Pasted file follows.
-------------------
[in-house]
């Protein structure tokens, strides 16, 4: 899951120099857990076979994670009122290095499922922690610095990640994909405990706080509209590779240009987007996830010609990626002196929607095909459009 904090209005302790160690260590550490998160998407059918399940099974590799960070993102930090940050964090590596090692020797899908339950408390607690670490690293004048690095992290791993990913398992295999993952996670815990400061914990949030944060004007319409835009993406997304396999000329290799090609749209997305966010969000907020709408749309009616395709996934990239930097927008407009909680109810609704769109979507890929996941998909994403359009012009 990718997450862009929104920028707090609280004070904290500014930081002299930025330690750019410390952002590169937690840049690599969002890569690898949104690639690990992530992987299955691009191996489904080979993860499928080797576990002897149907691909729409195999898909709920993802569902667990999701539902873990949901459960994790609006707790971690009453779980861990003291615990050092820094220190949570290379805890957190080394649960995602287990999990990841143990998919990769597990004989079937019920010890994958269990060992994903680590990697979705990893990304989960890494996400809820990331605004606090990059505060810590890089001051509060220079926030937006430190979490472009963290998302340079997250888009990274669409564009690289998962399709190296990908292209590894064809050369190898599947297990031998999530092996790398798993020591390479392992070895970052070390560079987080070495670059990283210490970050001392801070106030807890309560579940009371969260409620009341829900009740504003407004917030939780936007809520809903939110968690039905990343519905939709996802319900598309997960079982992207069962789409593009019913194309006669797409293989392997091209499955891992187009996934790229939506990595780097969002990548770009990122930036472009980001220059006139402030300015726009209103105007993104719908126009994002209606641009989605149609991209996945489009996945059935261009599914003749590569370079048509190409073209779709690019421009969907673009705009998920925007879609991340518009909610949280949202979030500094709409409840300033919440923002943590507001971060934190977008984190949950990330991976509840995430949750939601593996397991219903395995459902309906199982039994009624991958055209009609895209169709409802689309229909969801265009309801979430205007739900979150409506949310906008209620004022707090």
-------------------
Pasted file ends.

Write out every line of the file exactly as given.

[in-house]
């Protein structure tokens, strides 16, 4: 899951120099857990076979994670009122290095499922922690610095990640994909405990706080509209590779240009987007996830010609990626002196929607095909459009 904090209005302790160690260590550490998160998407059918399940099974590799960070993102930090940050964090590596090692020797899908339950408390607690670490690293004048690095992290791993990913398992295999993952996670815990400061914990949030944060004007319409835009993406997304396999000329290799090609749209997305966010969000907020709408749309009616395709996934990239930097927008407009909680109810609704769109979507890929996941998909994403359009012009 990718997450862009929104920028707090609280004070904290500014930081002299930025330690750019410390952002590169937690840049690599969002890569690898949104690639690990992530992987299955691009191996489904080979993860499928080797576990002897149907691909729409195999898909709920993802569902667990999701539902873990949901459960994790609006707790971690009453779980861990003291615990050092820094220190949570290379805890957190080394649960995602287990999990990841143990998919990769597990004989079937019920010890994958269990060992994903680590990697979705990893990304989960890494996400809820990331605004606090990059505060810590890089001051509060220079926030937006430190979490472009963290998302340079997250888009990274669409564009690289998962399709190296990908292209590894064809050369190898599947297990031998999530092996790398798993020591390479392992070895970052070390560079987080070495670059990283210490970050001392801070106030807890309560579940009371969260409620009341829900009740504003407004917030939780936007809520809903939110968690039905990343519905939709996802319900598309997960079982992207069962789409593009019913194309006669797409293989392997091209499955891992187009996934790229939506990595780097969002990548770009990122930036472009980001220059006139402030300015726009209103105007993104719908126009994002209606641009989605149609991209996945489009996945059935261009599914003749590569370079048509190409073209779709690019421009969907673009705009998920925007879609991340518009909610949280949202979030500094709409409840300033919440923002943590507001971060934190977008984190949950990330991976509840995430949750939601593996397991219903395995459902309906199982039994009624991958055209009609895209169709409802689309229909969801265009309801979430205007739900979150409506949310906008209620004022707090």